Roman Antiquity Missing Since World War II Found in Russia

The sculpture had been wrongly classified and was languishing in storage.

Victoria of Calvatone ©Staatliche Museen zu Berlin, Antiquity collection, archival image.
Victoria of Calvatone ©Staatliche Museen zu Berlin, Antiquity collection, archival image.

The Prussian Cultural Heritage Foundation (SPK) announced today that an antique sculpture from its collection, believed lost since World War II, has been found in the State Hermitage Museum in St. Petersburg, Russia.

The Roman antiquity known as Victoria of Calvatone was displayed in Berlin’s Altes Museum until 1939, when it was removed to a nearby storage to protect it from war damage. The sculpture was considered lost after the war, and appears as such in the 2005 lost art catalogue of the Berlin State Museums. According to the SPK, the only available documentation of the sculpture’s whereabouts read “transported by Soviet Trophy Brigades.”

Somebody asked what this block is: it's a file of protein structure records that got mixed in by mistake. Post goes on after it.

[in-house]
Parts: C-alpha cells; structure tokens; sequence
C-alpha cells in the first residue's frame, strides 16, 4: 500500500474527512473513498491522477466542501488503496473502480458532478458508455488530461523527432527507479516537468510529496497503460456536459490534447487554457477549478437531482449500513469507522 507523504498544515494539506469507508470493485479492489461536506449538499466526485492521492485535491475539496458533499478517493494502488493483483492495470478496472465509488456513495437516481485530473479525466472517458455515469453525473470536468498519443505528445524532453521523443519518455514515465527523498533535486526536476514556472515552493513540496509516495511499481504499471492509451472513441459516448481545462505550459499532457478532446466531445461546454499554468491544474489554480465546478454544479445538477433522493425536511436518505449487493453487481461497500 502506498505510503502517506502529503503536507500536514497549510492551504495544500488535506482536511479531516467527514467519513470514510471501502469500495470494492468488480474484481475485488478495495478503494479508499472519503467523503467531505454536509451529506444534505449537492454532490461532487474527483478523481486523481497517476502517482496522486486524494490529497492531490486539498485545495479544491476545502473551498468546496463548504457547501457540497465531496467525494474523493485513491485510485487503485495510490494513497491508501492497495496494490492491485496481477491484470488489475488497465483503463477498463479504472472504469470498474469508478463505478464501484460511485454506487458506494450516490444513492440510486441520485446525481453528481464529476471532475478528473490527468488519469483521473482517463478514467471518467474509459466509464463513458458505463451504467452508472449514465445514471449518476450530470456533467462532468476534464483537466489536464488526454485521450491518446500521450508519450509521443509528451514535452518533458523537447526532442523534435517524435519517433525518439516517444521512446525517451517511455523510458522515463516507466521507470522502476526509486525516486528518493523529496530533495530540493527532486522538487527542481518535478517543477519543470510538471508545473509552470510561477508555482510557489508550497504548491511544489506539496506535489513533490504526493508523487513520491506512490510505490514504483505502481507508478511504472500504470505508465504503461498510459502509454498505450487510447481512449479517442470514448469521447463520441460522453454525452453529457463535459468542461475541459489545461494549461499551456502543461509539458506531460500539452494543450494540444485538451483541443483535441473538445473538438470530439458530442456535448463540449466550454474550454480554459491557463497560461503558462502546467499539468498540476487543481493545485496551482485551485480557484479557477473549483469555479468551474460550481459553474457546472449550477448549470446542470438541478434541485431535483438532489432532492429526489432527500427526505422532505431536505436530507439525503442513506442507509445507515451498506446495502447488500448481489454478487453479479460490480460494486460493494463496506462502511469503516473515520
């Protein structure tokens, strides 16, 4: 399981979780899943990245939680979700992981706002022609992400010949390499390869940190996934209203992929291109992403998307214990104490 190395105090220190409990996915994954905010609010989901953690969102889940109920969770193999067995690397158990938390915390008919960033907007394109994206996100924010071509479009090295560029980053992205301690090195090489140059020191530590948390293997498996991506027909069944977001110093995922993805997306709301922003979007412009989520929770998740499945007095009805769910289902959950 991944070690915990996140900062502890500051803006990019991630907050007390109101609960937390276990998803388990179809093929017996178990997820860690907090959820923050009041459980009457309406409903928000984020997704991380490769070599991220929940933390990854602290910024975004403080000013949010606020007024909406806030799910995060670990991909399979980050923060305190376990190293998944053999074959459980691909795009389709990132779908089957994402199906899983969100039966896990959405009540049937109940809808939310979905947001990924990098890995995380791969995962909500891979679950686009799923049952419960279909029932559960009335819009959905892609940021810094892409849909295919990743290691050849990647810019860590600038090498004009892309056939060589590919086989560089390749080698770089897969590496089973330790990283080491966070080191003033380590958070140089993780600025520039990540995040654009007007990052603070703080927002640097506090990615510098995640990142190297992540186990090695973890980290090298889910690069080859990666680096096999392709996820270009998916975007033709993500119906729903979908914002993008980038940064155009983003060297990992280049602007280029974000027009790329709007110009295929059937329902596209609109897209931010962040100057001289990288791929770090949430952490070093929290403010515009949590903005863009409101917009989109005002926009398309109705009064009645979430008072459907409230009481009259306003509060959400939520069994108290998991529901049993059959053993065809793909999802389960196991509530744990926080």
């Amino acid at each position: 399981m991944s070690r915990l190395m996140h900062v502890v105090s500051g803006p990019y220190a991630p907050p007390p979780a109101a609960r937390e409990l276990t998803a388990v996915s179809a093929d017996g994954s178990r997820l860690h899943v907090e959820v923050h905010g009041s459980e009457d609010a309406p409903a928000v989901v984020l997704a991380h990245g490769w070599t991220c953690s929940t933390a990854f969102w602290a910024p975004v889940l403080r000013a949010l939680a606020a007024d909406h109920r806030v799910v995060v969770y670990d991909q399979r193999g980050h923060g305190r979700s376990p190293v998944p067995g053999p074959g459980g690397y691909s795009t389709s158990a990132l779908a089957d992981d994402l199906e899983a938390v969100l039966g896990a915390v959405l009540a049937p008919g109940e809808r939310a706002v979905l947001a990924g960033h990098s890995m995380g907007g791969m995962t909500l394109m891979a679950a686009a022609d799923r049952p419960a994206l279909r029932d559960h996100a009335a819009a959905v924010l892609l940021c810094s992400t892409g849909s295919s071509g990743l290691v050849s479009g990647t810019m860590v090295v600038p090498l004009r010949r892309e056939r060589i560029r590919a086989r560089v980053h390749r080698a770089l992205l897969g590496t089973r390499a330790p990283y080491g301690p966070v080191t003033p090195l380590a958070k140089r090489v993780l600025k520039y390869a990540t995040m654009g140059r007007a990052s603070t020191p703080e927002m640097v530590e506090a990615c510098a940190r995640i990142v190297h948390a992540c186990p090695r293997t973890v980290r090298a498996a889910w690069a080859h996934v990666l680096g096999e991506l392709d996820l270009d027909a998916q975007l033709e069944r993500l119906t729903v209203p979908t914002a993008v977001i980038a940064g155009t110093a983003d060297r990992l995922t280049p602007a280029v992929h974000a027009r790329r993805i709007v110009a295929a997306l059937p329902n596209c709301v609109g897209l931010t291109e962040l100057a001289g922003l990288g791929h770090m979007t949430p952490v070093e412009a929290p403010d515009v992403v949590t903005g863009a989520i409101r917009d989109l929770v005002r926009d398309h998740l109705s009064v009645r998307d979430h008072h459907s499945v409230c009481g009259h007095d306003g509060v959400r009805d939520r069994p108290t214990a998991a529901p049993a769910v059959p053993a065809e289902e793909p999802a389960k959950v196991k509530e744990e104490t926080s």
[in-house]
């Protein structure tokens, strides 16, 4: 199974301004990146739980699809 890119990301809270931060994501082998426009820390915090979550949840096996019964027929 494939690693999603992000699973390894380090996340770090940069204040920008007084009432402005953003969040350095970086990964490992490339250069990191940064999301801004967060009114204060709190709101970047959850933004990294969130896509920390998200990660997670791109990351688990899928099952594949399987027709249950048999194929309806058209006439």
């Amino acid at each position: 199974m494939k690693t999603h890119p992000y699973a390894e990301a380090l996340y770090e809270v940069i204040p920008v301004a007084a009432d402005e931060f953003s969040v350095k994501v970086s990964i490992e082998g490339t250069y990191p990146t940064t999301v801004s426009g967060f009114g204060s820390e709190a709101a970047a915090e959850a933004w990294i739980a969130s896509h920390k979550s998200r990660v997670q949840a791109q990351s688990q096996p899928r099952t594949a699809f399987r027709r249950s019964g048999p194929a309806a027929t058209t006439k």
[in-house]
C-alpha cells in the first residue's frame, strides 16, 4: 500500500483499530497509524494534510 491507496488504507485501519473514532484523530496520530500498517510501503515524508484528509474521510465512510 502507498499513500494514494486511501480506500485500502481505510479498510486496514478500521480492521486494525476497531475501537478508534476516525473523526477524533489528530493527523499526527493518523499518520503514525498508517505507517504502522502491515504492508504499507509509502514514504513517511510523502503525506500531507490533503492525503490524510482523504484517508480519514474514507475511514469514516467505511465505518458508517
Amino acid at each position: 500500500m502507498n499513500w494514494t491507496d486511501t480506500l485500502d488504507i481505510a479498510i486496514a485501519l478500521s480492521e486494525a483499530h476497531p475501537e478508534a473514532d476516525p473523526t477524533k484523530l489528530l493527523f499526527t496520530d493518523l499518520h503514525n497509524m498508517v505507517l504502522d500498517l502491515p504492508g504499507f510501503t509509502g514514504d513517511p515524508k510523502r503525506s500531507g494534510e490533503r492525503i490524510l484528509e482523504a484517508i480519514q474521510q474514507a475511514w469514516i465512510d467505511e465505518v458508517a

The gilded bronze sculpture, dated to 161–169 AD, has now resurfaced during scholarly research at the Hermitage Museum. There, it had been languishing in storage since 1946, wrongly cataloged as a 17th century French sculpture.

As part of a conservation work and analysis of the museum’s collection, Russian specialists were able to correctly identify the Roman antiquity and catalogue it as a war-displaced cultural artifact from the Berlin State Museums.

The sculpture, which shows Nike, the goddess of victory, standing on a globe, is a Roman masterpiece first discovered in fragments in 1836 near Calvatone, Italy, a region known as Bedriacum in Roman times. It was acquired for the Berlin museums in 1841 by Gustav Friedrich Waagen, the director of the Gemäldegalerie, and its missing parts, including its wings, were recreated and attached.

Hermann Parzinger, the director of the SPK, and Michail Piotrowkij, the general director of the Hermitage, have agreed to collaborate on the sculpture’s restoration.

Parzinger thanked the Hermitage for its transparent handling of the research, and for a history of successful collaborations on exhibitions surrounding works displaced from German museums during World War II. “With the Victoria of Calvatone sculpture, our successful and mutually trusting scholarly collaboration has gained another milestone to mark.”

Earlier this year, the National Pushkin Museum in Moscow discovered 59 Italian Renaissance sculptures from the collection of Berlin’s Bode Museum, also seized during World War II, in its holdings.

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